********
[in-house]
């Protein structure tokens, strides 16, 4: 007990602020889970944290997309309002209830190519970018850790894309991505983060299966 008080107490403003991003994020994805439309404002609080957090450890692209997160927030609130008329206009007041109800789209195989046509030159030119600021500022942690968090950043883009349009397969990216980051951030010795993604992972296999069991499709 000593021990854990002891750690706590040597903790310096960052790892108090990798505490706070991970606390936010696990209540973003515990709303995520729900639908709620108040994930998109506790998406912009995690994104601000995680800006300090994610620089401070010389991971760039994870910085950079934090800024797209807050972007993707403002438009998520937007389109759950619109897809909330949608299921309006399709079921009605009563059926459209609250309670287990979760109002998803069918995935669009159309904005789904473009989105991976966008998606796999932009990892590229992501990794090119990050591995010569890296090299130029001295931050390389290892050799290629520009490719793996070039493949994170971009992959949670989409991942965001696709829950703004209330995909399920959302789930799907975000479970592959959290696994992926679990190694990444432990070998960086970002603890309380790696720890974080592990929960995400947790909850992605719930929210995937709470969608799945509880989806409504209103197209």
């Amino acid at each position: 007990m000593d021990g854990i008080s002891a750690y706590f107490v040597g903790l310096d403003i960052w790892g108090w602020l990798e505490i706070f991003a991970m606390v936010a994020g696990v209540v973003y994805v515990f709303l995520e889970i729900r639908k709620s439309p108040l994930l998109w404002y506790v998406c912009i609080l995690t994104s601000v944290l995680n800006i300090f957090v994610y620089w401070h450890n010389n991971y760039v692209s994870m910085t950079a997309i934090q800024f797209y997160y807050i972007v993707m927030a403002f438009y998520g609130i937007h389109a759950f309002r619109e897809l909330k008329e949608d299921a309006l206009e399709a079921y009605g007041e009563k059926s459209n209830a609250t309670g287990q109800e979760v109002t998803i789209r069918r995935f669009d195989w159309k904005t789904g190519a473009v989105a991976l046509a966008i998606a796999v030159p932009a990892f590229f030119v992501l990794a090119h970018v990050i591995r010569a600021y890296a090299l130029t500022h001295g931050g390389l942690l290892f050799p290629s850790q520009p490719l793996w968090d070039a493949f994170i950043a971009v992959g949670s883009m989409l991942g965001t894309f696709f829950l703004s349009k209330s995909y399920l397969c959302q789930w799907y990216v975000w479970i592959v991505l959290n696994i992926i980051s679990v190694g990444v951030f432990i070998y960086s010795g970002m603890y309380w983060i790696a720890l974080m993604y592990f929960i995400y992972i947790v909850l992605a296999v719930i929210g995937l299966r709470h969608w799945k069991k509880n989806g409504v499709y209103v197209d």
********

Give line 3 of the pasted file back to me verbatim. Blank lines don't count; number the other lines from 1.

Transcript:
């Amino acid at each position: 007990m000593d021990g854990i008080s002891a750690y706590f107490v040597g903790l310096d403003i960052w790892g108090w602020l990798e505490i706070f991003a991970m606390v936010a994020g696990v209540v973003y994805v515990f709303l995520e889970i729900r639908k709620s439309p108040l994930l998109w404002y506790v998406c912009i609080l995690t994104s601000v944290l995680n800006i300090f957090v994610y620089w401070h450890n010389n991971y760039v692209s994870m910085t950079a997309i934090q800024f797209y997160y807050i972007v993707m927030a403002f438009y998520g609130i937007h389109a759950f309002r619109e897809l909330k008329e949608d299921a309006l206009e399709a079921y009605g007041e009563k059926s459209n209830a609250t309670g287990q109800e979760v109002t998803i789209r069918r995935f669009d195989w159309k904005t789904g190519a473009v989105a991976l046509a966008i998606a796999v030159p932009a990892f590229f030119v992501l990794a090119h970018v990050i591995r010569a600021y890296a090299l130029t500022h001295g931050g390389l942690l290892f050799p290629s850790q520009p490719l793996w968090d070039a493949f994170i950043a971009v992959g949670s883009m989409l991942g965001t894309f696709f829950l703004s349009k209330s995909y399920l397969c959302q789930w799907y990216v975000w479970i592959v991505l959290n696994i992926i980051s679990v190694g990444v951030f432990i070998y960086s010795g970002m603890y309380w983060i790696a720890l974080m993604y592990f929960i995400y992972i947790v909850l992605a296999v719930i929210g995937l299966r709470h969608w799945k069991k509880n989806g409504v499709y209103v197209d």